China Set to Institute Tighter Adoption Rules
MELISSA BLOCK, Host:
From NPR News, this is ALL THINGS CONSIDERED. I'm Melissa Block
MICHELE NORRIS, Host:
And I'm Michele Norris.
For Americans looking to adopt children, China has long been a popular foreign source. Last year, Americans adopted nearly 6,500 Chinese children. That was down from nearly 8,000 the year before. And those numbers may continue to fall. China is tightening their rules for foreign adoptions.
The rules, which are expected to take effect May 1st, will bar people who are single, obese, disabled or older than 50 years of age from adopting. They will also bar people who take antidepressants or those with net assets under $80,000. These new regulations present new challenges for prospective parents and adoption agencies. We'll hear from a parent in a few minutes.
First we're joined by Corey Barron. He's the outreach director at Children's Hope International, an adoption agency based in St. Louis, Missouri. Mr. Barron, thanks so much for joining us.
COREY BARRON: Oh, thank you so much.
NORRIS: Now, I understand your phone has pretty much been ringing off the hook. Who are hearing you from? And who among that group of prospective parents will most likely be affected by this?
BARRON: We hear from thousands of inquiring families every month, so this topic was obviously topic number one over the past several months. Even before China made it official with their new requirements, we have been warning potential parents that there could be some regulations coming down that could fall into these categories.
Matter of fact, we've been using the body mass index over the past four months just in preparation for this change. So we hope it's not catching people off guard, but we still have seen some heartaches from some families that have their hearts set on adopting from China.
NORRIS: If you could you help explain that for us, if prospective parents who are obese are prohibited from participating in these foreign adoptions, how do they determine that?
BARRON: It comes down to that body mass index. And if your index number is over 40, you cannot qualify for China.
NORRIS: The prohibition against any prospective parents who are taking antidepressants, does that apply to anyone who's ever taken antidepressants at any point?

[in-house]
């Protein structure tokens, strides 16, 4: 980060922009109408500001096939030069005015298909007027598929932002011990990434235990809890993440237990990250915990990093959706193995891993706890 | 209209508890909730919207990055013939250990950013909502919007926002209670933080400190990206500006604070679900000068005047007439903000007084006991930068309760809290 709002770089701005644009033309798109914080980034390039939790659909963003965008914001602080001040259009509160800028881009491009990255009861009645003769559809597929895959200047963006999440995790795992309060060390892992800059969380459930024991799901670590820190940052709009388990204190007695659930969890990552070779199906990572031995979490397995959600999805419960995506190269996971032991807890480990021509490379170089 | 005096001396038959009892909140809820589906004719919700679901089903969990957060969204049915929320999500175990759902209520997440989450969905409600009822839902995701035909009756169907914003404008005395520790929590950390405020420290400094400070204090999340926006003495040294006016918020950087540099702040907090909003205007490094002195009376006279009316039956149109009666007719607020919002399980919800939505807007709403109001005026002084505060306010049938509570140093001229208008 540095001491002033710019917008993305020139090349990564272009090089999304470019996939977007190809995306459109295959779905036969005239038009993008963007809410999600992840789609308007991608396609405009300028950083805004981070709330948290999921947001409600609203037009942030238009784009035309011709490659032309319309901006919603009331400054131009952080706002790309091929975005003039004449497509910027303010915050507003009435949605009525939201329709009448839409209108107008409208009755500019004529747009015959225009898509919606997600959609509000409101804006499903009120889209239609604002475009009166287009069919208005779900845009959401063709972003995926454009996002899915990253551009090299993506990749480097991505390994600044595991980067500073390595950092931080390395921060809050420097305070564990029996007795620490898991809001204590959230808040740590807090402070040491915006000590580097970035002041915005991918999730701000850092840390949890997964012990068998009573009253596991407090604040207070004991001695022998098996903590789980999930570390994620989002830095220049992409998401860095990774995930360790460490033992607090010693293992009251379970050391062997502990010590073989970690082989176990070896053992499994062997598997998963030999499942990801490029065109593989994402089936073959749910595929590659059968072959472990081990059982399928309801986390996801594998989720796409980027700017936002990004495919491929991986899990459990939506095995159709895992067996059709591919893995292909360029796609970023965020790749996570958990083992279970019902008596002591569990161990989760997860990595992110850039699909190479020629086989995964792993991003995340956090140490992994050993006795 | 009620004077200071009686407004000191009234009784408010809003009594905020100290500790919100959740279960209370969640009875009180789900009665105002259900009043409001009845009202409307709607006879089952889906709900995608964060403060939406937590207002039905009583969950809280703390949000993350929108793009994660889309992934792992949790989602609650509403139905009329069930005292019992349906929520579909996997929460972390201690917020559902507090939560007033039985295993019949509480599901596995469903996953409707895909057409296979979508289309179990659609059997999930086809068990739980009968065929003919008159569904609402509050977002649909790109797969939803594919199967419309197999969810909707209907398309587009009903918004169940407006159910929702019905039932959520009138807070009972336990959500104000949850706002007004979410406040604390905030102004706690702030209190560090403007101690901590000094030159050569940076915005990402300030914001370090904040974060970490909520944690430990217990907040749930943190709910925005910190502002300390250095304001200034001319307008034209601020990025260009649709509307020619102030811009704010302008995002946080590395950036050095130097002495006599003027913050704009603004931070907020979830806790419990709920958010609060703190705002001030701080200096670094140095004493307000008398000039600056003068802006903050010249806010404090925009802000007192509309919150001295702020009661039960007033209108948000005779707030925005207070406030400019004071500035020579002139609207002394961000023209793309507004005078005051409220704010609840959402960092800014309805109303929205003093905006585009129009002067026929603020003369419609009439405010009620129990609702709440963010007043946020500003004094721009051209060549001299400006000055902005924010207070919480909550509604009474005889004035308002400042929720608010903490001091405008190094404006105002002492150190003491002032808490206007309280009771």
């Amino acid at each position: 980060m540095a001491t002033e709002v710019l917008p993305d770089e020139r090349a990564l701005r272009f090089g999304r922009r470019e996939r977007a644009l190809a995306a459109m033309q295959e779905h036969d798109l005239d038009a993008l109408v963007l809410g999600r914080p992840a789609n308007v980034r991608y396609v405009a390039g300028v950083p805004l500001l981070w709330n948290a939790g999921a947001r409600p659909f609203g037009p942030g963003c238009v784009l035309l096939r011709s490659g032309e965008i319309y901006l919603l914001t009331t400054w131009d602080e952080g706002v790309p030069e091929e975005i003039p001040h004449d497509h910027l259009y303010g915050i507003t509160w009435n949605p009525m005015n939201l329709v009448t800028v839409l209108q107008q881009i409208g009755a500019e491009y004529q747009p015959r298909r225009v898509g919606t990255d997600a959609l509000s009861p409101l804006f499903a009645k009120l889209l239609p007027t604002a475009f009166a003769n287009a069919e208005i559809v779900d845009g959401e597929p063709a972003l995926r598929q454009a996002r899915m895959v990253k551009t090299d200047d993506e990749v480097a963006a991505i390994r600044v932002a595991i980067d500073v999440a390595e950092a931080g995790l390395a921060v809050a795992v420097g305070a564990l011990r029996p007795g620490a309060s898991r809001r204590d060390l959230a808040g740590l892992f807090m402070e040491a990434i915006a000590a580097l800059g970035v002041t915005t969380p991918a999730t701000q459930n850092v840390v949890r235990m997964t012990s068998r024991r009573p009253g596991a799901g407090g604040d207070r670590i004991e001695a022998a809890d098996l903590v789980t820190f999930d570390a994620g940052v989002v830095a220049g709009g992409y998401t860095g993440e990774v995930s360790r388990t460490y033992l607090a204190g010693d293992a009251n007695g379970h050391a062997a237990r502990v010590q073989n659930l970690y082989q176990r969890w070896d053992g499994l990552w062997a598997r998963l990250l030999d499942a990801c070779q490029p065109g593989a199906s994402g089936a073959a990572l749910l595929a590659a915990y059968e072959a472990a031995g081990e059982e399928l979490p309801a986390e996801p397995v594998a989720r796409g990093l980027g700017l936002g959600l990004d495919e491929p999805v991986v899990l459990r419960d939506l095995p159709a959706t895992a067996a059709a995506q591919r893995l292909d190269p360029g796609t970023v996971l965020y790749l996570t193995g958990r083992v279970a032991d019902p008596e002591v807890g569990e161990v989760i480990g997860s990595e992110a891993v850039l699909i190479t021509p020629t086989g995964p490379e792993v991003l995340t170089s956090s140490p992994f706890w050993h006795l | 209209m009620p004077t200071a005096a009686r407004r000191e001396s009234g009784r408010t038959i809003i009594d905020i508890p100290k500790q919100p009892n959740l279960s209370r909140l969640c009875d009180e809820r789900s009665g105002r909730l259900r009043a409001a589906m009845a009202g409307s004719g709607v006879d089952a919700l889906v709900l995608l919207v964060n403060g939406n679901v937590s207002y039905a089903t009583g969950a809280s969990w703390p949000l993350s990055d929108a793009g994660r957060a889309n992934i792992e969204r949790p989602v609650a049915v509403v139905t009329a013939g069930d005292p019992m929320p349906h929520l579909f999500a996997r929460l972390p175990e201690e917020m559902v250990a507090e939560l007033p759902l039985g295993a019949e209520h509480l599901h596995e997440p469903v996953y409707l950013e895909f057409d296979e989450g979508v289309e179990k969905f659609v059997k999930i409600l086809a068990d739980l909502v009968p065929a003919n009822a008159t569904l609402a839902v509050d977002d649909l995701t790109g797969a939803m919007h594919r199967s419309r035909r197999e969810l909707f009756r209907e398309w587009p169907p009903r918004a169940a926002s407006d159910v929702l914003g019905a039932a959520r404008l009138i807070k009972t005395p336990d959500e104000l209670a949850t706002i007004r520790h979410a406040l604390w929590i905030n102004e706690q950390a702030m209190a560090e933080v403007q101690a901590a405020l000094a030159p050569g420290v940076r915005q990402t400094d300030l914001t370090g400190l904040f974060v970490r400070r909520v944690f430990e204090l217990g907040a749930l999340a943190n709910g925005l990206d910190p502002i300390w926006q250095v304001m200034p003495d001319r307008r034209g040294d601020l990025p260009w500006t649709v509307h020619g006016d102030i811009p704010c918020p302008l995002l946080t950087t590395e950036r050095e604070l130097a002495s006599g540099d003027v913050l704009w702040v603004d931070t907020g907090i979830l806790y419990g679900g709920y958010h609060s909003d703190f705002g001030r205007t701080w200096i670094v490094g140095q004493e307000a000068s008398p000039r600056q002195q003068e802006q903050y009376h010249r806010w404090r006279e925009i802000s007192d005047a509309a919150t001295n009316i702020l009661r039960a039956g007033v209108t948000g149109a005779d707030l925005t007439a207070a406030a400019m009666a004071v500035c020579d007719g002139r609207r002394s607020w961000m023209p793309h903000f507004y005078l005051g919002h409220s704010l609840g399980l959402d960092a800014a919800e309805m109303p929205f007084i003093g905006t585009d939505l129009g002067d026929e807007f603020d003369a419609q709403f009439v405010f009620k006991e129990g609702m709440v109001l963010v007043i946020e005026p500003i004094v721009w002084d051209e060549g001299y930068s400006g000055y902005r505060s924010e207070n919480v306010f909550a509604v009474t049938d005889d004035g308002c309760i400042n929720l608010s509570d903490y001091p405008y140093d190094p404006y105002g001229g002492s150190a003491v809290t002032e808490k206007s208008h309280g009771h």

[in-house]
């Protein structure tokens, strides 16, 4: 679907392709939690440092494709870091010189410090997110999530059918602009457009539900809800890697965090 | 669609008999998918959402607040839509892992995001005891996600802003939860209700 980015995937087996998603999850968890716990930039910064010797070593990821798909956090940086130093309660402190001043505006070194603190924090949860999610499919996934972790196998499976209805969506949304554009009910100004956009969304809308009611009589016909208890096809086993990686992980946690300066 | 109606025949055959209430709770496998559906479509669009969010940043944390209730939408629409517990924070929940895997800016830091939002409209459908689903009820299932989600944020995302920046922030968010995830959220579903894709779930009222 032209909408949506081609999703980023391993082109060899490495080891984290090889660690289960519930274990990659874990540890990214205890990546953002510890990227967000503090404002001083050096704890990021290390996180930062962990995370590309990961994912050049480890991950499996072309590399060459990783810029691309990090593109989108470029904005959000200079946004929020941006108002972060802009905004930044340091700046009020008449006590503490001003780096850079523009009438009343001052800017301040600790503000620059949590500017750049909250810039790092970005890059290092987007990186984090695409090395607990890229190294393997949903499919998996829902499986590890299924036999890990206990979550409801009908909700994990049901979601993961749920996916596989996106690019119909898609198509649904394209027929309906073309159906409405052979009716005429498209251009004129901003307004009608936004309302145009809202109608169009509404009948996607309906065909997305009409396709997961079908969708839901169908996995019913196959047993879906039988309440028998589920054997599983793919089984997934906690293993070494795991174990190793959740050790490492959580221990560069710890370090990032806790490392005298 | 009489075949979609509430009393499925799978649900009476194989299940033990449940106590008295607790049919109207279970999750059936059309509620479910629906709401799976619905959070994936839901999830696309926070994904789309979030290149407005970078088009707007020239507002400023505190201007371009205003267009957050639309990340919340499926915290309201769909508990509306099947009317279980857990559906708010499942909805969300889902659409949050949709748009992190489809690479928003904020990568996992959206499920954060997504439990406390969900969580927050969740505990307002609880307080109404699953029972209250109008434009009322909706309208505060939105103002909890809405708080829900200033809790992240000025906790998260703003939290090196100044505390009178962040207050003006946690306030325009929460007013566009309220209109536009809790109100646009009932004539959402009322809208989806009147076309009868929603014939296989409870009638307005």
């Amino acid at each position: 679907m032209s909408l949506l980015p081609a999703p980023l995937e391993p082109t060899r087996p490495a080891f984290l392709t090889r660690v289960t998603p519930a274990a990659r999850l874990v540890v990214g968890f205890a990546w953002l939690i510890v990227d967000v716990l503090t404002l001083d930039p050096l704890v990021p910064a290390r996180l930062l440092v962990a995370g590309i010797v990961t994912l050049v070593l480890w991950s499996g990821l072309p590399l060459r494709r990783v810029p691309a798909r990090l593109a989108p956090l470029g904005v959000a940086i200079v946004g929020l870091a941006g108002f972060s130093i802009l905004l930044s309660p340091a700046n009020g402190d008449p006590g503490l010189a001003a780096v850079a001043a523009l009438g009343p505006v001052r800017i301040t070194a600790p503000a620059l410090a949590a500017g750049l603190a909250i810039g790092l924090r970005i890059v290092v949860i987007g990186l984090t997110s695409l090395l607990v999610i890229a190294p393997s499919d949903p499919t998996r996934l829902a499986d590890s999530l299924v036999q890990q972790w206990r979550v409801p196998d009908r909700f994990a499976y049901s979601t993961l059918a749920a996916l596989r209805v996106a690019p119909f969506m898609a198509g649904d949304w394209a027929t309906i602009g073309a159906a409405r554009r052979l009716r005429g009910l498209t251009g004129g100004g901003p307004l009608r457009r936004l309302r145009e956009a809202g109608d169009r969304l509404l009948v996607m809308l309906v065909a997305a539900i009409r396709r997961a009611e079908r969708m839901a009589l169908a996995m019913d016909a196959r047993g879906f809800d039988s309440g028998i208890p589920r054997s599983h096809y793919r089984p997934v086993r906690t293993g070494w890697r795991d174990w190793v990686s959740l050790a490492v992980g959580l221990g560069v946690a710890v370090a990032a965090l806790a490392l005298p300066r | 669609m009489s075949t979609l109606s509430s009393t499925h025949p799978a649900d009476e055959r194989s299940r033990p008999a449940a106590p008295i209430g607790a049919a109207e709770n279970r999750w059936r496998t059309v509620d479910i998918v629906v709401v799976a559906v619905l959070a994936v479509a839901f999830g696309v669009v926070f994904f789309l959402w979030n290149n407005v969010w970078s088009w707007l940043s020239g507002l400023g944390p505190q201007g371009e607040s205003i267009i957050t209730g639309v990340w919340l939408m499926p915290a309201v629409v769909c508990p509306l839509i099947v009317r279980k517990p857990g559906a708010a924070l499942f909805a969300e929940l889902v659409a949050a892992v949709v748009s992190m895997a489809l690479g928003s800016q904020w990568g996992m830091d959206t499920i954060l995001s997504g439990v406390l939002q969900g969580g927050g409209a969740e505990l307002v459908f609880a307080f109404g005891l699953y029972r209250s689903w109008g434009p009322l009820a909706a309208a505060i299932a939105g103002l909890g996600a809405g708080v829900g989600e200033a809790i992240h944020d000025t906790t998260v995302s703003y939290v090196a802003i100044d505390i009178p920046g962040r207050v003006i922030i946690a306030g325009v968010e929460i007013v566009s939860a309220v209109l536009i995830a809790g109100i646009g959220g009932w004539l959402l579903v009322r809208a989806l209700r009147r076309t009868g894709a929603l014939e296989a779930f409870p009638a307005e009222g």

BARRON: What we're hearing right now from the China Center for Adoption Affairs is that yes, you can be a person that has taken medication for depression, but you must have been off it for at least two years. At least that's the way that they're judging it at this point.
What makes it difficult for a lot of prospective families is that probably 70% of the families that come to us for international adoption have had some infertility issues, and that might lead to some short term depression for some people. So you have the infertility and then they possibly might have some depression that in the short term can be handled by antidepressants, well then that actually takes them out of the process for an adoption from China.
So that's a difficult one, but we're letting our families know that as long as you're off the antidepressants for two years, you can still qualify.
NORRIS: Why is China tightening the rules for adoption?
BARRON: China is simply saying to us we have too many people who are coming here to adopt. We cannot handle the number of applications coming in. So the best way for them, they feel, is to limit the number of people who can actually qualify to adopt from China.
NORRIS: Is it possible that this rule change then might be temporary until they actually sort of catch up on the pipeline?
BARRON: That temporary statement was part of the overall announcement by the director of the China Center for Adoption Affairs. He said these new regulations may be temporary and may be reevaluated with time. And we've seen that over and over in China and all the countries - really. And as we tell all our adoptive families, you have to be flexible with international adoption.
NORRIS: Mr. Barron, thanks so much for speaking with us.
BARRON: Well, Thanks for having me today.
NORRIS: Corey Barron is the outreach director at Children's Hope International, that's an adoption agency based in St. Louis, Missouri.
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